Pregnant and want to know what foods you can eat at Christmas?


Pregnant and want to know what foods you can eat at Christmas? With Christmas around the corner, what are you safe to eat? It’s important to eat well during pregnancy, so knowing what is safe to eat and drink during pregnancy, can be a complete minefield. Often, there is so much conflicting information. But, we know that what you eat during pregnancy is crucial for you and your baby’s development, so what is fact from fiction.


Smoked Salmon and Scrambled Eggs

Make sure the eggs you eat have the British Lion stamped on them. This symbolises the strict hygiene and welfare standards these eggs are produced under, including vaccination against Salmonella. Hence, raw eggs without this stamp have a higher risk of having Salmonella.

With regards the Smoked Salmon, you can have smoked salmon, which is rich in nutrients, but always make sure it is fresh. I would advise to buy pre-packaged, date-stamped smoked salmon bought directly from your supermarket.


Turkey is packed with nutrients, but the key thing is to make sure it is cooked throughly. Follow the instructions carefully, as you want to make sure any bugs are killed off. If you’re cooking a frozen bird, make sure it’s completely defrosted or it won’t cook evenly all the way through. Don’t wash the turkey before you cook it. Washing raw poultry could splash bacteria onto work surfaces, clothes, and cooking equipment.

Always wash you hands after handling raw meat. There is also a risk that undercooked meat could contain a parasite that causes toxoplasmosis. This is an infection which is usually harmless to adults, but can cause serious problems for an unborn baby.

If you are microwaving anything, make sure it is cooked through and piping hot throughout.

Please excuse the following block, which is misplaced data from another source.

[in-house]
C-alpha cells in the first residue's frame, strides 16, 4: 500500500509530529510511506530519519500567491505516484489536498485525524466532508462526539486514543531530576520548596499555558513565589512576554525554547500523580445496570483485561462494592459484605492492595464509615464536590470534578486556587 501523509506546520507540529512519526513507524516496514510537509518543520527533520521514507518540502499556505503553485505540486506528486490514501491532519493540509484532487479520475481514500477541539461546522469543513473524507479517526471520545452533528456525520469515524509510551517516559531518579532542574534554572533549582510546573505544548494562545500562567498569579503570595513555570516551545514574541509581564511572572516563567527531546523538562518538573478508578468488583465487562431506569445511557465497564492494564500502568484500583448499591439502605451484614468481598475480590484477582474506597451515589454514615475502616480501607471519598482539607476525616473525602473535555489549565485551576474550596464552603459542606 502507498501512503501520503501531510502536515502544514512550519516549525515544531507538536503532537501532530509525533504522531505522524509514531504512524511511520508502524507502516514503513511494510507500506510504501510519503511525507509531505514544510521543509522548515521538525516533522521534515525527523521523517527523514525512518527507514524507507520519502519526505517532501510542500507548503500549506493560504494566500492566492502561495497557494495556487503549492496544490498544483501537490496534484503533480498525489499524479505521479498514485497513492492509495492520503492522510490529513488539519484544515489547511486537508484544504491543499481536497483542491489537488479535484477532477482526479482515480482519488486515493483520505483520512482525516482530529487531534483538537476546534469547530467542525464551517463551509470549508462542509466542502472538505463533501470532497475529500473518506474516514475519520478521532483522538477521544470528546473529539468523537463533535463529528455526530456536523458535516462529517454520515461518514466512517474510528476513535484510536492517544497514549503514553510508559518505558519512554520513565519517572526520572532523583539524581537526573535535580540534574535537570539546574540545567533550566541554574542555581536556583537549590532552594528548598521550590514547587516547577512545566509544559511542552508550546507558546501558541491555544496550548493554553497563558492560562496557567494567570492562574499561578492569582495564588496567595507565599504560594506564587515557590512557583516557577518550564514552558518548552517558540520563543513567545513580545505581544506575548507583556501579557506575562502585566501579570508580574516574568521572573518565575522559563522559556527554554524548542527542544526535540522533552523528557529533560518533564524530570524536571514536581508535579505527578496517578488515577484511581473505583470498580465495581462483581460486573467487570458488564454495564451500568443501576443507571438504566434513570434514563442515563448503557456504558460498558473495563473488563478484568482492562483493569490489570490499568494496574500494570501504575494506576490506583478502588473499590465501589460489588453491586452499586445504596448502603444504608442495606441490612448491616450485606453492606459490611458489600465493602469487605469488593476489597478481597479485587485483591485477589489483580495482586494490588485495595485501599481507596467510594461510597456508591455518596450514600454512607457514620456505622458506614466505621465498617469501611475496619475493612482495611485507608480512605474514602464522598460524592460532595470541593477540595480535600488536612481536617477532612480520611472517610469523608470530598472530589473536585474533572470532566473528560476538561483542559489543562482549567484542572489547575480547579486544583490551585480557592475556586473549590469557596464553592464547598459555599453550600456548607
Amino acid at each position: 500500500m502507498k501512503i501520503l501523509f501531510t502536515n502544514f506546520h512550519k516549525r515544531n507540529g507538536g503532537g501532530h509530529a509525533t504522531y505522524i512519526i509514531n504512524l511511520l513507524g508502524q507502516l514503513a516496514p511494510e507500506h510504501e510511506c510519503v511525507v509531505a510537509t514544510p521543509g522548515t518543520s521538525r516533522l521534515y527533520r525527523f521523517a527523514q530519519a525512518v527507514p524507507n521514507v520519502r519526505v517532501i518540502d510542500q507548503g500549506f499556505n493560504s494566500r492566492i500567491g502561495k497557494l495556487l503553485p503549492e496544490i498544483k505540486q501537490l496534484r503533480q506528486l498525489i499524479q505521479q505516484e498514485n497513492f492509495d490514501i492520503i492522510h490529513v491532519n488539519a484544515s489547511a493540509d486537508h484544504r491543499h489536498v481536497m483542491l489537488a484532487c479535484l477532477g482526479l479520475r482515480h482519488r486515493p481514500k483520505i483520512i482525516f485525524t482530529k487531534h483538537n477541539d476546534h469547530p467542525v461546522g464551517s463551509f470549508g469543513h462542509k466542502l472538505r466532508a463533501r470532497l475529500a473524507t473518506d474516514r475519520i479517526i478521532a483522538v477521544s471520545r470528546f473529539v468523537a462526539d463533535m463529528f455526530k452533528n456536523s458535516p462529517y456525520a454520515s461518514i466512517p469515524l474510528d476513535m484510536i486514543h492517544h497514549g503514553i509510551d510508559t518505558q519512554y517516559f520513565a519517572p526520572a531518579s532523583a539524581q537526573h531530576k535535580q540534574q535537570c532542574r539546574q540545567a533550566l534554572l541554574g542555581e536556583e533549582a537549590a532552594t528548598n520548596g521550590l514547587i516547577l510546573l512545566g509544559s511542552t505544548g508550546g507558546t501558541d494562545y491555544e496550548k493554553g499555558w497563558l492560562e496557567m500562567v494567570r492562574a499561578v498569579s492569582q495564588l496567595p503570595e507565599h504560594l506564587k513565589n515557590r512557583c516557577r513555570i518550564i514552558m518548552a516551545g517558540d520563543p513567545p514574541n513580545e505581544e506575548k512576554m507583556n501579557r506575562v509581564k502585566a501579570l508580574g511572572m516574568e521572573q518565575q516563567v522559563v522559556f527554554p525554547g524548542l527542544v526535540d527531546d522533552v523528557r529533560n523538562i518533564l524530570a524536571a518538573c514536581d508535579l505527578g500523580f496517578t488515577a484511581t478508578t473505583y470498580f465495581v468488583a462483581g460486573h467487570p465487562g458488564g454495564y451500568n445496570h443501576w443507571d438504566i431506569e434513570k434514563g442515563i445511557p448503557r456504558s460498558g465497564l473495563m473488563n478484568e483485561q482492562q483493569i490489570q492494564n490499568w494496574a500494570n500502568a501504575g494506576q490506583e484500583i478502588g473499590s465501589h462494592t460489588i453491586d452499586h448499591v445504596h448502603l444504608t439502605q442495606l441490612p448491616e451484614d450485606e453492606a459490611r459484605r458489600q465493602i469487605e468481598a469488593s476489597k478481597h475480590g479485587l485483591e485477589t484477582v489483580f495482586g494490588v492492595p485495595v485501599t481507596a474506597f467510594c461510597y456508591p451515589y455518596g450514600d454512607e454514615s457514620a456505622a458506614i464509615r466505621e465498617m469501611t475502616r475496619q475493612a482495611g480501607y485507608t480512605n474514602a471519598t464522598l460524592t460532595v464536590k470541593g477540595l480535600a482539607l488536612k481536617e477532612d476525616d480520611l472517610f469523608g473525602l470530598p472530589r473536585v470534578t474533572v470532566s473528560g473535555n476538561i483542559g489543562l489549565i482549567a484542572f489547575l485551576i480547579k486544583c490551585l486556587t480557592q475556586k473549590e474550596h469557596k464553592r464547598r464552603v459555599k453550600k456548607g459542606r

Shop-bought ice cream from tubs is fine, as it is mostly pasteurised, reducing the risk of Salmonella. In fact, dairy ice cream is a tasty way to add calcium to your diet! Homemade or deli-bought ice cream made with raw eggs should be avoided too.

If someone offers you a slice of homemade Christmas cake, you may want to check if the icing has been made with raw eggs, and whether the eggs used were British Lion stamped.



  • Soft and Unpasteurised cheese, as they are more likely to contain a bacterium called Listeria. Listeria infection in pregnancy is extremely serious and can have a harmful effect on your baby.

  • Certain soft cheeses, such as Brie, may contain Listeria.


Some semi-soft and soft cheeses are still safe, such as:

mozzarella, cottage cheese, feta, cream cheese, paneer, halloumi, ricotta and any cheese that has been cooked throughly and is steaming hot all the way through, as this will kill harmful bacteria.


All hard cheese, even those that are unpasteurised or have blue veins such as stilton, are safe. This is because they contain less water, meaning bacteria such as listeria are less likely to grow.

I recently connected with Doctor Harriet Holme, an experienced paediatrician, Registered Nutritionist, who also has a PHD in genetics. She has written a fantastic ebook about what you can eat during pregnancy, including scientific backed nutritional information and practical tips of what to eat. This book is a great source of information. It is separated into easy to read sections of what to eat and avoid, giving you a great insight into how to eat healthily during pregnancy. I would highly recommend to anyone that is pregnant. You can get a copy at Amazon here.

Read my blog post on general food safety during pregnancy


So, be careful with what you eat over the Christmas period, but most importantly have a lovely Christmas and a Happy New Year!!!!


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